Counting Down Bruce Springsteen: #2, “Jungleland”


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The word “epic” is thrown around a lot these days, but it should be  reserved for those things that truly deserve it. “Jungleland,” the closing track on Born to Run, is, without question, an epic. It’s long, but that’s not the reason it deserves the appellation.

It’s epic because it creates an entire world in a relatively short time, and yet it still leaves enough open space to fire the imagination. It’s epic in musical scope, an endlessly inventive arrangement that showcases every one of the members of the E Street band while also stressing their whole-is-better-than-the-parts aesthetic. Most of all, it’s an epic for its fearlessness, the way that Springsteen attempts something on such a grand scale and knocks it out of the park. That’s why, for such a long song, you still have the urge to cue it up again when it comes to an end.

Suki Lahav’s violin is the first thing you hear, quickly joined by Roy Bittan in a stately dance tinged with melancholy. The violin soon leaves town, leaving just Bittan and his scurrying runs. It’s not long before Bruce introduces his two protagonists, the Magic Rat and the barefoot girl.

We meet both through their automobiles, the Rat driving his “sleek machine” to a gang assembly, the girl sitting on the hood of a Dodge. Soon, without even a word passing between them, they are riding off together into a night bursting with an enticing mixture of possibility and danger.

Danny Federici now subtly sneaks in as it’s revealed that the Rat has a posse after him. His organ ironically thunders into prominence on the line “From the churches to the jails tonight all is silent in the world.” Up until that point, the song is a pure ballad, but that changes when Bruce sings the lines “As we take our stand / Down in Jungleland.” The E Street Band gets fully engaged, and the brilliant rhythm section of Garry Tallent and Max Weinberg propel the action into overdrive.

Meanwhile, Bruce’s lyrics get more streetwise poetic as the music gets tougher. Every image is vivid and powerful, allowing listeners a front- row seat to this world of alley ballets, turnpike operas, and a cop car that “rips this holy night.”

As the song progresses, Springsteen begins to draw parallels between the heightened fantasy world he has created and the fantasy world of rock and roll that he lives every day: “The hungry and the hunted / Explode into rock-and-roll bands.” Perhaps he realized that without his talent he could have been one of the charismatic, doomed young characters populating his songs. As if to punctuate this point, he lets loose a furious guitar solo heading into the bridge and the most iconic saxophone solo in rock history.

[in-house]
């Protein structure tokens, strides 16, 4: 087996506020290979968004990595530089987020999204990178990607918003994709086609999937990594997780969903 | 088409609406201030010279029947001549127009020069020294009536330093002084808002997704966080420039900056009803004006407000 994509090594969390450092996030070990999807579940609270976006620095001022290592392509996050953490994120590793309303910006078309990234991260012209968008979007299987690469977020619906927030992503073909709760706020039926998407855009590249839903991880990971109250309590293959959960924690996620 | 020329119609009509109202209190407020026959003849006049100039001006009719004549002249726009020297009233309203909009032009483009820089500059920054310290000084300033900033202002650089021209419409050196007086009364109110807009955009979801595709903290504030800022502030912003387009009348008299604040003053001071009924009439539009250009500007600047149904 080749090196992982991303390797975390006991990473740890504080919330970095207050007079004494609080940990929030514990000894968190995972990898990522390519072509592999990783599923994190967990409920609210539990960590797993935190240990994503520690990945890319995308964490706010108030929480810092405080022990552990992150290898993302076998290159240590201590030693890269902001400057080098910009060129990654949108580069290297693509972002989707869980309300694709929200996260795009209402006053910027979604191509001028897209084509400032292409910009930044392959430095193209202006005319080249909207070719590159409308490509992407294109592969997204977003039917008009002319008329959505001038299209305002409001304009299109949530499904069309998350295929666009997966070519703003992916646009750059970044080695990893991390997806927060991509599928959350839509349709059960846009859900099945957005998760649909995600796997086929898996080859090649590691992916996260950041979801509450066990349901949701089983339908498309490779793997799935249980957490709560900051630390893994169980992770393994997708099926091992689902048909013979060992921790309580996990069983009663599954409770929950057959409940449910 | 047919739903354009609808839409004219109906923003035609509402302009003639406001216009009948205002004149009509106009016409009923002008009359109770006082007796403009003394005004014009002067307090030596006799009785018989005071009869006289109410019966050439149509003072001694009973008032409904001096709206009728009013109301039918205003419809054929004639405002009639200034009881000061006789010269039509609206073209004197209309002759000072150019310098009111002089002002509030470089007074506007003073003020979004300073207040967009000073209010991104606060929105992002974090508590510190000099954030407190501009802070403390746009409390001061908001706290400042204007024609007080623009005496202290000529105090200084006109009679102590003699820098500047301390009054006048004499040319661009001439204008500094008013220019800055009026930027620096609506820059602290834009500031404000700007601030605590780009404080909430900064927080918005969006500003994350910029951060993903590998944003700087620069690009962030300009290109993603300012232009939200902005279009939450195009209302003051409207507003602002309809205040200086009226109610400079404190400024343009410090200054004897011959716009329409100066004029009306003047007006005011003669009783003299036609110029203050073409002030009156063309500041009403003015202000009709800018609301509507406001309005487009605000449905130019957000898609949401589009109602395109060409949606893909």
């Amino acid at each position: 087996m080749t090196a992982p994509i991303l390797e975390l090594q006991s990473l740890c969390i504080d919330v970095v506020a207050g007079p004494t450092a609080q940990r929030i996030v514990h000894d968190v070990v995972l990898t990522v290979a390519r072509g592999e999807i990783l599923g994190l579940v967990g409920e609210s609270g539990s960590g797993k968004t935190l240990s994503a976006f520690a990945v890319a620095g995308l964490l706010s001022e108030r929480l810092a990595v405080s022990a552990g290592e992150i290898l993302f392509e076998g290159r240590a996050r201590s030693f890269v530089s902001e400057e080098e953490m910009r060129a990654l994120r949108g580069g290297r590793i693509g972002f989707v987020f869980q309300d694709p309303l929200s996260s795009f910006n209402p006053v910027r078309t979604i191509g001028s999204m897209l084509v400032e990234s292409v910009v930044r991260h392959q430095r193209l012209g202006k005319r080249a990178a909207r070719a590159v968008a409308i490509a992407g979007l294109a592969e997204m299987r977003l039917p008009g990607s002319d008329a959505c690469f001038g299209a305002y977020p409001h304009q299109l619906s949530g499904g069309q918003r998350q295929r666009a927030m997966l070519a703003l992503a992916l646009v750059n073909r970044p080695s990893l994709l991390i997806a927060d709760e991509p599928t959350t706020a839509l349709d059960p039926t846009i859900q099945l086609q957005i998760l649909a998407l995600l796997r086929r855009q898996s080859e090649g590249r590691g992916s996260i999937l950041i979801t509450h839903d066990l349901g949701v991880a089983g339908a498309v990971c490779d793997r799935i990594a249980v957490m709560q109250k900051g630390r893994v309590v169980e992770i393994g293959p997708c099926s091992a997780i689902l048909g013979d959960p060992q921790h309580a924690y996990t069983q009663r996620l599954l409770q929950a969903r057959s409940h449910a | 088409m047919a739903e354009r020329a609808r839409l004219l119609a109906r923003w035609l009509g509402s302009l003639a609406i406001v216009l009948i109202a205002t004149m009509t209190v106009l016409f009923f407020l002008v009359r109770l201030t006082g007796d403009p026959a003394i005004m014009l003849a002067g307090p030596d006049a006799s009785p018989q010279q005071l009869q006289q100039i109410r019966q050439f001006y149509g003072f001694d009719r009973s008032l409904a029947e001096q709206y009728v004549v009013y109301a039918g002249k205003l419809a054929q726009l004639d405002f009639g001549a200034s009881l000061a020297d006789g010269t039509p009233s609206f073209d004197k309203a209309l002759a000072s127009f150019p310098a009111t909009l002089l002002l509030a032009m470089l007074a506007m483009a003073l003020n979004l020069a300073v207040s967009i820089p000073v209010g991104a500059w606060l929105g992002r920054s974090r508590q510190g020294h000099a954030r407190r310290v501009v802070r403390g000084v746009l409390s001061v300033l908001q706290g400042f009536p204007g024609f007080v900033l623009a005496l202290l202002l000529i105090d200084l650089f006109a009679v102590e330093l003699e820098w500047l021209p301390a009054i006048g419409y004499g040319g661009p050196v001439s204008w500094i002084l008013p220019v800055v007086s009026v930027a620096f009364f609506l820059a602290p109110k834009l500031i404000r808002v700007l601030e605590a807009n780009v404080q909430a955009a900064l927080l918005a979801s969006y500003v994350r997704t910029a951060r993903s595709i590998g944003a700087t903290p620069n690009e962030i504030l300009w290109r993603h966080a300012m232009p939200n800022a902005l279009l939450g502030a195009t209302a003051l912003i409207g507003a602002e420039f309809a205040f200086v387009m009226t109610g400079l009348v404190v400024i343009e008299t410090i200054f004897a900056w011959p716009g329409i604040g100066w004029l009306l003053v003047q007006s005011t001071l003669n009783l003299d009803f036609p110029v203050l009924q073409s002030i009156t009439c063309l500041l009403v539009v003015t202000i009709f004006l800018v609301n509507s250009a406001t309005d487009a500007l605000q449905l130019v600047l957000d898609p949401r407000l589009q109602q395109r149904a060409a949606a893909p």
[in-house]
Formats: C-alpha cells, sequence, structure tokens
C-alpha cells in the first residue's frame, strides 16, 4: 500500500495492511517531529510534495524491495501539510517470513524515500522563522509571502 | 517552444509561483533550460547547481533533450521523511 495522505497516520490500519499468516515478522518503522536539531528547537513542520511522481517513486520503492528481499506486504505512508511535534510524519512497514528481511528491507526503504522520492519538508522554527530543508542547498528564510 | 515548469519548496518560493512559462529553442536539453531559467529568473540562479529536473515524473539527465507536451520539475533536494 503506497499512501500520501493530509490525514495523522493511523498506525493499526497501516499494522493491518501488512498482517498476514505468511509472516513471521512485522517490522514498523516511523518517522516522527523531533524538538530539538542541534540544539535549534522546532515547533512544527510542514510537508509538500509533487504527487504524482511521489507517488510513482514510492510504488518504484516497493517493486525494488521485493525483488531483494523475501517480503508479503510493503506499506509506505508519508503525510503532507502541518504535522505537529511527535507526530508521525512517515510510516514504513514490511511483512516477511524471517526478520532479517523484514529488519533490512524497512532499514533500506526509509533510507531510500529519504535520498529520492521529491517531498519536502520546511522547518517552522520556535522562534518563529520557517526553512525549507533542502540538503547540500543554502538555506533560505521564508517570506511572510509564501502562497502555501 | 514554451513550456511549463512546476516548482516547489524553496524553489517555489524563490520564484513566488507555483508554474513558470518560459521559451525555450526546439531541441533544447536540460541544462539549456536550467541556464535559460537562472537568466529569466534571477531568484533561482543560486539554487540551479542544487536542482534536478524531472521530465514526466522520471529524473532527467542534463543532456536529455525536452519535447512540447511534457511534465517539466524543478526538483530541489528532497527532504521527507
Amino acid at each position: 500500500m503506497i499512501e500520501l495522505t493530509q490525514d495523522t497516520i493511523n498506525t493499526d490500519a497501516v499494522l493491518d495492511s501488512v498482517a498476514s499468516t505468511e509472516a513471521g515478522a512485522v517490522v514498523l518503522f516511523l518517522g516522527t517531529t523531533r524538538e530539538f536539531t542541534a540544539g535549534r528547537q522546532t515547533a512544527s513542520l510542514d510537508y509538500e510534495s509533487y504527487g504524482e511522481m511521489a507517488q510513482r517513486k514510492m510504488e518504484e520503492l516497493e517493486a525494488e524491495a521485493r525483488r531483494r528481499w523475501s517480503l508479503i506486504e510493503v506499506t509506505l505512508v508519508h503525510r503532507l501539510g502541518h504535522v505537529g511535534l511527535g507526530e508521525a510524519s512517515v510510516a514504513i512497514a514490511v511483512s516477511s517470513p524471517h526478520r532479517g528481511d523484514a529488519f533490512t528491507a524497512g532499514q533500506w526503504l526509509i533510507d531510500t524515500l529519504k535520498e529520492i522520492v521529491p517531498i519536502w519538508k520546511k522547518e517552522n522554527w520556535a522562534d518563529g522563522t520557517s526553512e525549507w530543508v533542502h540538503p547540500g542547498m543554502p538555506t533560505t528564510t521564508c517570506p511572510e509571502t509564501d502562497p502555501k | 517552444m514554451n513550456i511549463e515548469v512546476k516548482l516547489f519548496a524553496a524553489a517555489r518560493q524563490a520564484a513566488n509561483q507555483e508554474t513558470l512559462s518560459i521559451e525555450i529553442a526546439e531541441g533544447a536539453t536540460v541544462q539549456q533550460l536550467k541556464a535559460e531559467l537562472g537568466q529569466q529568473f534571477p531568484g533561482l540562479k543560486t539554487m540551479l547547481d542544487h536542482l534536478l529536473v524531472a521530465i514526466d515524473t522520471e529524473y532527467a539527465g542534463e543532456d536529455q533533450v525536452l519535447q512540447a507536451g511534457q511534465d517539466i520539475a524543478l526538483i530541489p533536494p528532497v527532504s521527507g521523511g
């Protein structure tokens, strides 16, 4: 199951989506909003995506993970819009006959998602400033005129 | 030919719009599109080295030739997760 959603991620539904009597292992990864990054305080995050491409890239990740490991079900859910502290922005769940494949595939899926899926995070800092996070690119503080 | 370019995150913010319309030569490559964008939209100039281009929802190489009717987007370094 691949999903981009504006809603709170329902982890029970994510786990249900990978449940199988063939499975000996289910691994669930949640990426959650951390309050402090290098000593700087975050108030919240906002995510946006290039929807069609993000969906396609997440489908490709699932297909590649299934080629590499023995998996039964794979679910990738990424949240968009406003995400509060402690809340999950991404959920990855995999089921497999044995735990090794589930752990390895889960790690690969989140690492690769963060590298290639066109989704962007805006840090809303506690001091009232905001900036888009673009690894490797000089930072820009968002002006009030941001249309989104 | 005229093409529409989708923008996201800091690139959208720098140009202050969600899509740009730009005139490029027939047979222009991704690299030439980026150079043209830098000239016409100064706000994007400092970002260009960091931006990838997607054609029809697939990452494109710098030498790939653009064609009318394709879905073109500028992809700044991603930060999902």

Springsteen reportedly drove Clarence Clemons to the brink of exhaustion trying to get the perfect feel for the solo, but it was all worth it. Beginning with a sustained note that’s like a clarion call for all wounded souls to rally, Clarence somehow manages to play with both force and restraint at the same time. Since Clemons’s passing, this solo is even more of a misty-eyed moment than it already was.

When the dust clears, just some sad piano chords remain and Springsteen’s voice is a wrecked shell of the powerful instrument it was in the previous parts of the song. He quietly takes us into a random bedroom and its “whispers of soft refusal and then surrender.” Yet a tender ending is not in the cards for our hero and heroine. “In the tunnels uptown / The Rat’s own dream guns him down,” Springsteen sings. What’s even more tragic is that no one in Jungleland seems to care, rendering the Rat, for all his charismatic bravado, just another victim, indistinguishable from the rest.

Bittan begins to play with unstoppable power now, and Springsteen laments the indifference of the scene: “And the poets down here don’t write nothing at all / They just stand back and let it all be.” What becomes of these wayward dreamers? “They wind up wounded, not even dead /Tonight in Jungleland.”

The music flares up one more time with Bittan’s fast-fingered trills and Tallent’s ominous bass notes, while Springsteen lets forth some guttural cries that seem to emanate from the spirits of every character in his pre-“Jungleland” repertoire. Perhaps he sensed that those fantastical folks that rumbled through his first three albums would no longer be such an integral part of his work. Thus he needed to give them the proper send-off with this stunning song.

And so, in those cries, you can hear Go-Cart Mozart’s insane ramblings, the ragamuffin gunner’s jaded fatalism, Crazy Janey’s healing sweet nothings, Zero and Blind Terry’s ghostly laughter, Madame Marie’s foreboding warnings, and Spanish Johnny’s tragically romantic serenade to Puerto Rican Jane. They’re all denizens of “Jungleland” in a way,so this is their opportunity to come out to join the Rat and the barefoot girl for one final bow before the curtain closes on both the song and the street anthems from which Springsteen would soon graduate.

Is that epic enough for you?

Read more excerpts from Counting Down Bruce Springsteen

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